Disaster, of course, is just around the corner. The Cat balances several objects on his fingertips: Beginning with the fish in his bowl, he adds his own umbrella, a rake, and several books—all while standing atop a colourful toy ball. Wisdom, symbolized by the books and the fish, topples after the Cat adds a cake, a bottle of milk, and a few more objects to his perilous perch.
The children watch in horror as the cake, the milk bottle, their pet fish, and all the other collected objects fly off in all directions. The fish, still alive after falling into a teapot (we assume that the tea hasn’t been made yet), scowls in displeasure. “No, I do not like it. Not one little bit,” he screams.
The fish chastises the Cat. “Now look what you did!” he complains. The children realise they should not have allowed this stranger into their house, as the fish rants at the Cat, “You SHOULD NOT be here,” he says, “While our mother is not. You get out of this house!”
But the Cat persists. Just a little more fun, he begs. He does not want to go away. The children, unfazed by the fish’s second warning, permit the mischievous cat to stay. The cat brings out a box containing two more mischief-makers, Thing 1 and Thing 2. The two “Things” tear through the house, flying kites, which bump into paintings in the hall, flower vases on tables, and dresses hanging in closets, knocking all to the floor.
Finally, the narrator comes to his senses. “If Mother could see this,” he wonders aloud. “What would she say?” A prescient remark, indeed. Just as he speaks, the fish warns the children that Mum is coming up the sidewalk toward home. What will they do, the children wonder in horror? Even though the children capture the naughty Things in a net, what will they do about the mess strewn about the house.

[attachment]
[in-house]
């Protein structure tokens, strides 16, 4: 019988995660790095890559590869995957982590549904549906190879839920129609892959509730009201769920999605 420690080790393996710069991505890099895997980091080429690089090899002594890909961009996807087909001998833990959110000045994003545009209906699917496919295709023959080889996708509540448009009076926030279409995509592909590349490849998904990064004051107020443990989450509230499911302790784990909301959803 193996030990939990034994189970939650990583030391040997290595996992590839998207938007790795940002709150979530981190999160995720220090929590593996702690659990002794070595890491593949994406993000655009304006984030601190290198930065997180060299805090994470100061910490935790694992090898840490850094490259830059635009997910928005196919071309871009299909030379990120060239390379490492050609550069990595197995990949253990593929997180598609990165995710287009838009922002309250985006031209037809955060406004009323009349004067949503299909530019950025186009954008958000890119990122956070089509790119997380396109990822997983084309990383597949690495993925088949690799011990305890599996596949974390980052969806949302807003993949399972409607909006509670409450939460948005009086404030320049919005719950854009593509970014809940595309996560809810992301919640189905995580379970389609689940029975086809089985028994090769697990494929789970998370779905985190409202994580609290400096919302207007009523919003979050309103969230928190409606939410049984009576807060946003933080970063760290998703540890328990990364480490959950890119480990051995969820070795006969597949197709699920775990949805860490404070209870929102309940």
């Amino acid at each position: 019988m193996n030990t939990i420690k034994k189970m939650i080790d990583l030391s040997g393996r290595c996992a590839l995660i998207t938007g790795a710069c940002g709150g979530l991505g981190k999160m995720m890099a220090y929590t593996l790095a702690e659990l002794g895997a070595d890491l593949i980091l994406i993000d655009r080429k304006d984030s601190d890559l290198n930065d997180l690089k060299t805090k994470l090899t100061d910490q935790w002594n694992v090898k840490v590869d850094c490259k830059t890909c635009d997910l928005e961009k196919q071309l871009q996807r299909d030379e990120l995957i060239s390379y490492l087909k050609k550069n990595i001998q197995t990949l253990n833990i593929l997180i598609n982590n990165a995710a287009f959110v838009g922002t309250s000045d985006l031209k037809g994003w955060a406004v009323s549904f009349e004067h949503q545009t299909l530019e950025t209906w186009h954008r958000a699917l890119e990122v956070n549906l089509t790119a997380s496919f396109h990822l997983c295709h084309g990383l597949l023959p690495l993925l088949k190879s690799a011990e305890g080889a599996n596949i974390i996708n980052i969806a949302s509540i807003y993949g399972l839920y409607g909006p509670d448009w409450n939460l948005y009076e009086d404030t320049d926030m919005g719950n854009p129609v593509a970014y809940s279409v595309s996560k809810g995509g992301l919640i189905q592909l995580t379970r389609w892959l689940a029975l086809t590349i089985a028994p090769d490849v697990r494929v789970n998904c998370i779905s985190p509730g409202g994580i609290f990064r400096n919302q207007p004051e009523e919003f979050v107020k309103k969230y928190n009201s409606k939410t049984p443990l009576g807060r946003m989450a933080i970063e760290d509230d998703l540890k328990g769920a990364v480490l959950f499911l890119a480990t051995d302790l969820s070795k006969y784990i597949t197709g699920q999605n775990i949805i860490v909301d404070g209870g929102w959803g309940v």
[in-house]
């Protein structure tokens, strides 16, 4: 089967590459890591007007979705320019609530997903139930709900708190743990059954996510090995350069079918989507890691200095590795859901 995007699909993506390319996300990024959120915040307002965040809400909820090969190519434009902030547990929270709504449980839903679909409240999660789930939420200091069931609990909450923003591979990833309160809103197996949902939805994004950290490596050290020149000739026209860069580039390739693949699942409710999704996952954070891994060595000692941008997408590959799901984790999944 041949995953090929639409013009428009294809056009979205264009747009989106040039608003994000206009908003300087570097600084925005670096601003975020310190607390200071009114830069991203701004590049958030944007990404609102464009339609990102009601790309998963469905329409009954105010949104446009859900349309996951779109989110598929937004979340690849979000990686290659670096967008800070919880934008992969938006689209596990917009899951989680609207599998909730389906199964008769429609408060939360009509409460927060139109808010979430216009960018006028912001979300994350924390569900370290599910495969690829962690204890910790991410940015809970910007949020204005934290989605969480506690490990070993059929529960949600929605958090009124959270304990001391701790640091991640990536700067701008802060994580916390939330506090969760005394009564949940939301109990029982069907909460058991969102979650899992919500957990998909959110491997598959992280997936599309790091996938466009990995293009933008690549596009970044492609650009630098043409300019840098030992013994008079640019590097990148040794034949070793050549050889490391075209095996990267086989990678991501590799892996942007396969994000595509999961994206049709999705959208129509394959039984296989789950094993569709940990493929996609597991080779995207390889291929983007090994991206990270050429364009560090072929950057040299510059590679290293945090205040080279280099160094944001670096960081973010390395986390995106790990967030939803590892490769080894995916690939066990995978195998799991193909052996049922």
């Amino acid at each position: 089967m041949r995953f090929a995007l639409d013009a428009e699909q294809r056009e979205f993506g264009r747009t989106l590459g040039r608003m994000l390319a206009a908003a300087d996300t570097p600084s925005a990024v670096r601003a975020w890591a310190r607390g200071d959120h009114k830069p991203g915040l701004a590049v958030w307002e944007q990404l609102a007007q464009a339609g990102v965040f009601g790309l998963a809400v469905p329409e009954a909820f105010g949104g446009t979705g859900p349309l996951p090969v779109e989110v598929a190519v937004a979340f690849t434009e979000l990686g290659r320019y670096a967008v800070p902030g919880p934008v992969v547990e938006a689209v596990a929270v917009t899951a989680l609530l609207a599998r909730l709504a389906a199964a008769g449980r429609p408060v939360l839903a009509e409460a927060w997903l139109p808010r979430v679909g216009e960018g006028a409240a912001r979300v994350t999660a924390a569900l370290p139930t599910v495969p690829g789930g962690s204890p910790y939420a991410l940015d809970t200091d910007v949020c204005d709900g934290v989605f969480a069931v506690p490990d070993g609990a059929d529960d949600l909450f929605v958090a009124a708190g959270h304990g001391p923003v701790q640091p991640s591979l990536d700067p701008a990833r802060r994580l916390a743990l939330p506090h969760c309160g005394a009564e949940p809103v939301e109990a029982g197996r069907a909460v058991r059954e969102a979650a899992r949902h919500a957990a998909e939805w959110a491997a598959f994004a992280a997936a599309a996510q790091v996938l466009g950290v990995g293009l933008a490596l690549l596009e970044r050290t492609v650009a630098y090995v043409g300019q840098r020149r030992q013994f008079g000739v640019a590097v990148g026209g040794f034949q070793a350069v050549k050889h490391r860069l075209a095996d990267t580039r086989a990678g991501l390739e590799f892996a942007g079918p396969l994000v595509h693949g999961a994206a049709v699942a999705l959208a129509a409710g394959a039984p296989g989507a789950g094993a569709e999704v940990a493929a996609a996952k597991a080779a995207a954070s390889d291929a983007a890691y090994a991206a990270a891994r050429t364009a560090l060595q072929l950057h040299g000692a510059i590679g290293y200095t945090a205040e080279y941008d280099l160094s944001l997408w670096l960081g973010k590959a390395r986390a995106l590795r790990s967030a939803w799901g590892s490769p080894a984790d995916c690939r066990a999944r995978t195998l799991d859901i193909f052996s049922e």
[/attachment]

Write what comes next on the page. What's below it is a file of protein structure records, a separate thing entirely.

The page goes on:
The Cat, who wants access to make mischief the next time Mum is away, offers a solution. Into the house he drives, atop a jalopy outfitted with cleaning implements. He tidies up the house, Mum comes home to two sweet children sitting in front of the window, and the story ends. This time.
There is, of course, a sequel. After all, it takes a few of these near-disasters in our growing-up years to finally learn our lesson. Or lessons.
Stranger danger, of course. Packaged in a mischievous cat whose cover-up of his crime whispers, “Don’t tell your parents.” This, kids, is what happens when you allow a stranger into your house. Not scary enough to cause nightmares. Just a little tale about how things could go wrong—really wrong.
More than the obvious, however, are two important moral lessons children can glean from the story. First, how does one avoid trouble when one’s parents are gone? Don’t fall prey to the seductive promise of fun doing forbidden acts, for adults are likely to discover sooner or later. Secondly—and most importantly—even the worst sorts of messes can be cleaned up. If you make a mistake, look for a way to make it right.
Seuss’s magic comes not only in his words, but in how well he understands the world as it’s perceived by children. His illustrations bring the tale to life, and the moral fabric weaves into the tale in a subtle enough way as not to distract readers with its adultness. He speaks as a child and helps the readers to learn life’s lessons along with the fictitious characters in the book.
The Cat in the Hat, and its sequel, The Cat in the Hat Comes Back, have found their way into the hearts of generations of children since their introduction. These books, with their action-filled plot, well-written texts, vivid characters, and eye-catching illustrations, as well as their subtle moral lessons, should have a treasured place in every child’s library.
By V. Callahan
Vera is a bit of a gun when it comes to providing book reviews and even useful resources for authors. A self-described country girl, she pulls no punches when it comes to giving her opinion on a topic – and there is no topic she is more passionate about than books.